NIST is charged by the 2007 Energy Independence and Security Act (EISA) with facilitation of interoperability standards to enable successful implementation of the evolving cyber-physical national electric grid system known as the smart grid (SG).The Smart Grid Testbed Facility will create a unique set of interacting testbeds in several key measurement areas—co-located on the NIST Gaithersburg site—that will accelerate SG interoperability standards development by providing characterization of smart grid protocols, with particular emphasis on microgrids. Measurements will include nine areas: power conditioning, microgrid virtual measurements, synchrophasor metrology, time synchronization, electric power metering, modeling/evaluation of SG communications, sensor interfaces, energy storage, and cybersecurity. Initial modules will advance SG-related measurement science in three key areas: cybersecurity, synchrophasor measurements, and power conditioning characterization. The significance of the testbed is that it will serve as a permanent asset for both the NIST core mission of measurement science and the measurement needs of the evolving SG industrial community.
Objective: To develop an advanced, multi-mode interacting measurement testbed to facilitate implementation and characterization of smart grid interoperability and performance by 2014.
What is the new technical idea? NIST presently lacks laboratory facilities for empirical measurement and research related to the smart grid beyond a few elements such as phasor measurement unit calibration and time synchronization. The new idea is that an interacting multi-mode measurement and characterization testbed facility will allow measurements necessary for end-to-end and system-level characterization of smart grid performance and interoperability. Eventually the testbed will allow the full characterization of a future NIST campus-scale microgrid.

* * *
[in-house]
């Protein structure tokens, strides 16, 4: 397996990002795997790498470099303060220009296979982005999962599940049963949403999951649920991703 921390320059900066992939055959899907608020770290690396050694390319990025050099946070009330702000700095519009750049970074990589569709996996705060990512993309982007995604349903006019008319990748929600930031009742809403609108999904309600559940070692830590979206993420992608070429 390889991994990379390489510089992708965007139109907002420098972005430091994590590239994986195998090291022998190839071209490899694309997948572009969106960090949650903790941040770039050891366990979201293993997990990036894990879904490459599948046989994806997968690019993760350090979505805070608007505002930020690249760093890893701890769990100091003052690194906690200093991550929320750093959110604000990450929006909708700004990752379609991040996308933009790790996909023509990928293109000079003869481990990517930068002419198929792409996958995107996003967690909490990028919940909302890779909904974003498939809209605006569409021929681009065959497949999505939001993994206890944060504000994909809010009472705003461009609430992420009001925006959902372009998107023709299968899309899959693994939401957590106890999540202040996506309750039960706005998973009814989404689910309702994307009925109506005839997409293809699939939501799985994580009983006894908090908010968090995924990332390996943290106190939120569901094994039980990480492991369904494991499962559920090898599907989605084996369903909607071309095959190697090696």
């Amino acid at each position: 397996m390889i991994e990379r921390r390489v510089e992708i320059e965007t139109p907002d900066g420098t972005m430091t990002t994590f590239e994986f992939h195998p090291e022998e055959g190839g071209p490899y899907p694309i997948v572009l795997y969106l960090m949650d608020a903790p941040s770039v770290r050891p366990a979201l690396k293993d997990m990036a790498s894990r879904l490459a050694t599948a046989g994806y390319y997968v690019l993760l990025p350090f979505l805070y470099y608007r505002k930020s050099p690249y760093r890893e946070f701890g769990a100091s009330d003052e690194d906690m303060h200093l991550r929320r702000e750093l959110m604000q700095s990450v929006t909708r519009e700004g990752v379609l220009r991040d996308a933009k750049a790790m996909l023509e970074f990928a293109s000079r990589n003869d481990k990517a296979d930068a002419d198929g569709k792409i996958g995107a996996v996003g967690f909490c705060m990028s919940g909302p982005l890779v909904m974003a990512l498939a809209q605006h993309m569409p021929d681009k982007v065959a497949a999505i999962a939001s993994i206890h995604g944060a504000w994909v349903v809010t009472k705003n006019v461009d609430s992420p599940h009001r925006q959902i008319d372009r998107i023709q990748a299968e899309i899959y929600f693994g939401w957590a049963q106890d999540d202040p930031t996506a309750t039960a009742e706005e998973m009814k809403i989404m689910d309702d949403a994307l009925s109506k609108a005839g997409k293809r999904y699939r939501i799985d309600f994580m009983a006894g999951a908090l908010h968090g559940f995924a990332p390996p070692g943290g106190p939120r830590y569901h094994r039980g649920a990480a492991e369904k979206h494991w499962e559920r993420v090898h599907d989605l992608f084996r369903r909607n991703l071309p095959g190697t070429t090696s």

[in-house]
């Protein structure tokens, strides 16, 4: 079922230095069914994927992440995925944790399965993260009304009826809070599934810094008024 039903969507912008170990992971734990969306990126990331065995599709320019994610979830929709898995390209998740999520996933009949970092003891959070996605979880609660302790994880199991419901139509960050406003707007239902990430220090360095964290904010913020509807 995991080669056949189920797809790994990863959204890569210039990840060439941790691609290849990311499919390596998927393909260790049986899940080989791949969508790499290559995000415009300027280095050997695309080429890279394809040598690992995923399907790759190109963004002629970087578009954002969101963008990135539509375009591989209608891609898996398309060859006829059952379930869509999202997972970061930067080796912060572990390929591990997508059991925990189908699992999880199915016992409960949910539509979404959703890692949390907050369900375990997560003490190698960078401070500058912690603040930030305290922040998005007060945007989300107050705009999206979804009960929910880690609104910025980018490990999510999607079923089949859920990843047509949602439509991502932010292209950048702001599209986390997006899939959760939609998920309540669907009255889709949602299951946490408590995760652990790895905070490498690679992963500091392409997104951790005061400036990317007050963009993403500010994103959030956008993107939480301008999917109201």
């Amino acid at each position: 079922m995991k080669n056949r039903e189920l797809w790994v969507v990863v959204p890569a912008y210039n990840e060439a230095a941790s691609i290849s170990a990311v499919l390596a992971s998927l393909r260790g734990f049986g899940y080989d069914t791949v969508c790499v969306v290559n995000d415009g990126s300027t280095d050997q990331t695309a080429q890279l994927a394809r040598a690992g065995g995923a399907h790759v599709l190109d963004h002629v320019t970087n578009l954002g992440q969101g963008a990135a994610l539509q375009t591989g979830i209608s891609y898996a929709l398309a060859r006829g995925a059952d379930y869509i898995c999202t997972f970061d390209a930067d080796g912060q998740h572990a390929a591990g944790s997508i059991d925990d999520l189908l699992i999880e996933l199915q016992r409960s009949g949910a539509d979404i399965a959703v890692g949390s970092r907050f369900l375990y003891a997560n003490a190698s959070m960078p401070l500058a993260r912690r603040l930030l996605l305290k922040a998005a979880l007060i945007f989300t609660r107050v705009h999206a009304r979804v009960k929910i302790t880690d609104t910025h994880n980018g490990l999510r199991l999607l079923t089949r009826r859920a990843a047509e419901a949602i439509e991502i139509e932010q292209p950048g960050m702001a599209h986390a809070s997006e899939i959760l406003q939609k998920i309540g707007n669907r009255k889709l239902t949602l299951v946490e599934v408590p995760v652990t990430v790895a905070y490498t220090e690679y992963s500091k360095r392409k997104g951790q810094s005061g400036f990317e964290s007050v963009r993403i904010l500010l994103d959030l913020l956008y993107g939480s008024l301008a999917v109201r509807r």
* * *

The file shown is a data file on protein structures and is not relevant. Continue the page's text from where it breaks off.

The NIST SG Testbed Facility will address the need for accurate measurement and secure communications in the U.S. smart grid, including smart microgrids. The evolving national smart grid will incorporate advanced sensors and be capable of accommodating two-way power transmission to enable the integration of widely distributed renewable-energy generators and electric vehicle loads, as well as the large-scale energy storage required to mitigate the intermittency of renewables. Specifically, the Smart Grid Testbed will: